, Volume 20, Issue 6, pp 645-664

Parenting factors, social skills, and value commitments as precursors to school failure, involvement with deviant peers, and delinquent behavior

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Abstract

Elements of social control theory were combined with social learning theory to construct a model of delinquency which specifies the manner in which parenting factors, social skills, value commitments, and problems in school contribute to association with deviant peers and involvement in delinquent behavior. The model was tested using a sample of 61 families, each of which included a seventh grader. Questionnaire responses and coded videotaped family interaction were employed as measures of study constructs. The results largely supported the proposed model.

This work was supported by Research Grants DA 05347 from the National Institute on Drug Abuse, MH 43270 from the National Institute of Mental Health, and MCJ 190572 from the Bureau of Maternal and Child Health, Department of Health and Human Services.
Received Ph.D. in sociology from Florida State University. Research interests: etiology of adolescent depression, substance abuse, and delinquency; identification of factors that influence parenting practices; causes and consequences of adolescent and adult homelessness.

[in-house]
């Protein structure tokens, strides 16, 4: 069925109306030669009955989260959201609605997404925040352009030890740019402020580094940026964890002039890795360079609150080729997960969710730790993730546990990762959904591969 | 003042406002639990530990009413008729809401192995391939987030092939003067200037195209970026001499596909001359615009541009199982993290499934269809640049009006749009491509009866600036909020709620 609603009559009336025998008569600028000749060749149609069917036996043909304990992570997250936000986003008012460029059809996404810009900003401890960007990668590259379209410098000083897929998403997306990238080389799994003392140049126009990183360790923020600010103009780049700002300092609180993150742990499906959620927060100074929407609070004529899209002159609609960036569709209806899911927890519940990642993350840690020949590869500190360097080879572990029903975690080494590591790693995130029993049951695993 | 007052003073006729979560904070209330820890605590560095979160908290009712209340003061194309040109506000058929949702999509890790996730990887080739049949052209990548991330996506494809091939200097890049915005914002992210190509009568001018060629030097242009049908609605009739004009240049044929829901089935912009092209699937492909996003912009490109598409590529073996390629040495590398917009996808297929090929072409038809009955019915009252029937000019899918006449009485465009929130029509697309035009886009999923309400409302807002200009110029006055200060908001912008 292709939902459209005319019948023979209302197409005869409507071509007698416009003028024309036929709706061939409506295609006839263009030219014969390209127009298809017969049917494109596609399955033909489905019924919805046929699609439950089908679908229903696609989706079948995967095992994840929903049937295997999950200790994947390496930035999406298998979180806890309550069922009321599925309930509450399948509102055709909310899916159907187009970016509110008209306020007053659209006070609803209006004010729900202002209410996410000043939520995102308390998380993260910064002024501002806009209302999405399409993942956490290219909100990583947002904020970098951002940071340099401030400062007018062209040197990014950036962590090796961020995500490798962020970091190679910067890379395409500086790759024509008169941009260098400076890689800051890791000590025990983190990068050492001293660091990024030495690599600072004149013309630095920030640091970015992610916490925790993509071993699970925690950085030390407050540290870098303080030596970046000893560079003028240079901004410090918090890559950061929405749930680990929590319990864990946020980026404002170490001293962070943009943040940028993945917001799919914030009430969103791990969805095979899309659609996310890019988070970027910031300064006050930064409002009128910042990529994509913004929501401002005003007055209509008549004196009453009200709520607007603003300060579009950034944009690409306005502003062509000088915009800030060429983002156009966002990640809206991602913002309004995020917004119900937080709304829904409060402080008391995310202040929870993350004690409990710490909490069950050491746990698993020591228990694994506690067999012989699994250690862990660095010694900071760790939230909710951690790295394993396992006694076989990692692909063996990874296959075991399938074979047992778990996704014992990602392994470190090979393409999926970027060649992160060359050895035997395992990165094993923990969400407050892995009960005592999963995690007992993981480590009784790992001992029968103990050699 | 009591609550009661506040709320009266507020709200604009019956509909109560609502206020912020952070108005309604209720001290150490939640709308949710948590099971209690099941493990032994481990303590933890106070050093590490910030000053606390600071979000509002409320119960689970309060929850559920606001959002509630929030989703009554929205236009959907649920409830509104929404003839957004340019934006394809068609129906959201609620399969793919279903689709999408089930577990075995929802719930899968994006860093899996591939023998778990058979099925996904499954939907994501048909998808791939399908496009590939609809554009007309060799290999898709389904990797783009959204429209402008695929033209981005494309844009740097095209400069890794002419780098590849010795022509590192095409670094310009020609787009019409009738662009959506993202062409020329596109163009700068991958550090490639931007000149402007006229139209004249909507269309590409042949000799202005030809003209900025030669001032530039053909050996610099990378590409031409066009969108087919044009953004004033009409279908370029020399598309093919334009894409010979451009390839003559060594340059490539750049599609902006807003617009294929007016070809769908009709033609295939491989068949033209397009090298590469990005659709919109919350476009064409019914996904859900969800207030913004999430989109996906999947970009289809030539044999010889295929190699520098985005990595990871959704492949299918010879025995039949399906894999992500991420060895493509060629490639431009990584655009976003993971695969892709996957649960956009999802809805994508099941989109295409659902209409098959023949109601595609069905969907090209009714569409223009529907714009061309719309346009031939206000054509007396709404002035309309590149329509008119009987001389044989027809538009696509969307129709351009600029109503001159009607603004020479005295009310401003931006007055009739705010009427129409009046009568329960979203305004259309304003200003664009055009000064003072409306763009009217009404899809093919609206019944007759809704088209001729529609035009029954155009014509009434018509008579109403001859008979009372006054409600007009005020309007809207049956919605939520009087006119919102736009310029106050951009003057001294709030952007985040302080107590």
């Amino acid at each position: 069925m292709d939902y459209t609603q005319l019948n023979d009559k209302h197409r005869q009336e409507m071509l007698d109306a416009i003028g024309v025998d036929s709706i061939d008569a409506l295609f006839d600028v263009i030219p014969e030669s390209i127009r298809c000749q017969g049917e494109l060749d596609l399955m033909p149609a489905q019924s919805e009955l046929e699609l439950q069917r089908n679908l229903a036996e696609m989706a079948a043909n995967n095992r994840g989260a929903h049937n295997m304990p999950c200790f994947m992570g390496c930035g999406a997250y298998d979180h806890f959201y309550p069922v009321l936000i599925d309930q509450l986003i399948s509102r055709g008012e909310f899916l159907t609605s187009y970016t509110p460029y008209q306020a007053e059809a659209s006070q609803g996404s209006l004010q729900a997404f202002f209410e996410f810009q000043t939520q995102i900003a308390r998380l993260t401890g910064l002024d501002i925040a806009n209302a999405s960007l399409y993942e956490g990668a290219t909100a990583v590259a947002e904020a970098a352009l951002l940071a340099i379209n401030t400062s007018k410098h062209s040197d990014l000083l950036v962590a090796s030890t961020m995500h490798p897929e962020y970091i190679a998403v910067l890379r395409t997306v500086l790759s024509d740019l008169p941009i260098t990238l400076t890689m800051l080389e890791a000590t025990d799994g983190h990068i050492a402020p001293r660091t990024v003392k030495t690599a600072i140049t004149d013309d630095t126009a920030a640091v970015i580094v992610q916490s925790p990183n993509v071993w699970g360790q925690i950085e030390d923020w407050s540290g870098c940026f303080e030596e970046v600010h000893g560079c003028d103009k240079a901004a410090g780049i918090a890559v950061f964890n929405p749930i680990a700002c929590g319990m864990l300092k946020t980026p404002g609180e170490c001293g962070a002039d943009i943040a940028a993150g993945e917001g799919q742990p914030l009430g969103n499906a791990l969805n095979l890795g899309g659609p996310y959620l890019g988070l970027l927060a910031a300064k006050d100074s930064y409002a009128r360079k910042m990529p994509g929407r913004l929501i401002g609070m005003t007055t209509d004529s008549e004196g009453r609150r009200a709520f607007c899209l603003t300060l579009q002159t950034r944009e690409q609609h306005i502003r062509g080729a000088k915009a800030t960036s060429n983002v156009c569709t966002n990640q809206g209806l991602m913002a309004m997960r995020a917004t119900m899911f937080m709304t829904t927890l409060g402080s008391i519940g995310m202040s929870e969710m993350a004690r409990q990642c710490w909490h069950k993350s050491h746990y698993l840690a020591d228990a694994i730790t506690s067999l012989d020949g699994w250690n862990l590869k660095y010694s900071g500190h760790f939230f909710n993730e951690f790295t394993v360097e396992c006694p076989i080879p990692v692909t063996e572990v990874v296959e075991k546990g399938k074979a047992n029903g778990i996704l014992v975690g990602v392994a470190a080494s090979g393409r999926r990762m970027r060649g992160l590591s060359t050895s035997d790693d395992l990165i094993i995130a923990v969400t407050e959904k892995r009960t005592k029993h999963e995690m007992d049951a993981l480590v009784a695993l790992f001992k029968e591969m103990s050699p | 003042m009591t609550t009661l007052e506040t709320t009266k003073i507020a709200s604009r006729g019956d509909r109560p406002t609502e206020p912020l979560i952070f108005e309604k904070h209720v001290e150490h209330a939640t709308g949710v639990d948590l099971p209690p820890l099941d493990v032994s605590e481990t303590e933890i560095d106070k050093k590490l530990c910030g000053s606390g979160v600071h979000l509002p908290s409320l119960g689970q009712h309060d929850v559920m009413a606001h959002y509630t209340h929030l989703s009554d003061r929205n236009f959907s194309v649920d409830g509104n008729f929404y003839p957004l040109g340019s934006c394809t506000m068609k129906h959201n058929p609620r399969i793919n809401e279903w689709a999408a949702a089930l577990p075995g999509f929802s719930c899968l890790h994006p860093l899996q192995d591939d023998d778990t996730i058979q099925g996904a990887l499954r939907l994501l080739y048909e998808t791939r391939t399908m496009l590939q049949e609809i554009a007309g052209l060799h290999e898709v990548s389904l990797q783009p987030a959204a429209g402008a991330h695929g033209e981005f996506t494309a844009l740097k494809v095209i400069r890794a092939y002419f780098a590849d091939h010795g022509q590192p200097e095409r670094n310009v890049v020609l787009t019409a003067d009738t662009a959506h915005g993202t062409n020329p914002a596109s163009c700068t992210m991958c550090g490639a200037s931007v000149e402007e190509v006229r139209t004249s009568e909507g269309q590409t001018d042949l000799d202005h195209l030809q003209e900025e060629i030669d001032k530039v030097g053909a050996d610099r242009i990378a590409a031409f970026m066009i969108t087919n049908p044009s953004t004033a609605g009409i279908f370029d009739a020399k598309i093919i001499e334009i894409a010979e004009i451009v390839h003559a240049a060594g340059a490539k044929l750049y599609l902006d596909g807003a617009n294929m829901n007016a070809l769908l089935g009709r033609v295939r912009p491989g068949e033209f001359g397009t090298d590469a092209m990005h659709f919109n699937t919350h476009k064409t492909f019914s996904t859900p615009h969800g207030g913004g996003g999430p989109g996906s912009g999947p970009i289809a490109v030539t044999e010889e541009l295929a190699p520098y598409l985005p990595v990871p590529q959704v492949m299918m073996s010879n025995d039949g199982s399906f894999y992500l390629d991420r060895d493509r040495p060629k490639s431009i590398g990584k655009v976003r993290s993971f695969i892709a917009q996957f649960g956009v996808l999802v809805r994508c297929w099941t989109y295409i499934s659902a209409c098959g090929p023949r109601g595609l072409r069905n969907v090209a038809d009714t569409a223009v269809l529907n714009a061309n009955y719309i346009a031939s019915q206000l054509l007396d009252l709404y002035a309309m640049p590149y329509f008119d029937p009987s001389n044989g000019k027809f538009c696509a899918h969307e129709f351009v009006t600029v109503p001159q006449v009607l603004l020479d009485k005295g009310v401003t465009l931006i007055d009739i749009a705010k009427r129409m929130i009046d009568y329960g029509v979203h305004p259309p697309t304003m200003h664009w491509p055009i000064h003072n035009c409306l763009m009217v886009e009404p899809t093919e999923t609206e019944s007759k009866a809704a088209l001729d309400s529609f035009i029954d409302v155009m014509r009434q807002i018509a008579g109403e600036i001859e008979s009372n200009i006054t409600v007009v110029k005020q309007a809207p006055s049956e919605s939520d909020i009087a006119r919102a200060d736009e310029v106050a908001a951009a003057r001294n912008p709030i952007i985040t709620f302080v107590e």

Received Ph.D. in sociology from Washington State University. Research interests: impact of family and peers upon adolescent value socialization, self-esteem, and perceptions of self-efficacy; street culture among adolescent runaways and adult homeless.
Received Ph.D. in sociology from the University of Washington. Research interests: impacft of economic stress upon family dynamics, and relationship between parenting practices and adolescent developmental outcomes.
Doctoral candidate in sociology at Iowa State University. Research interests: economic hardship and marital interaction, and determinants and consequences of variation in sibling interaction.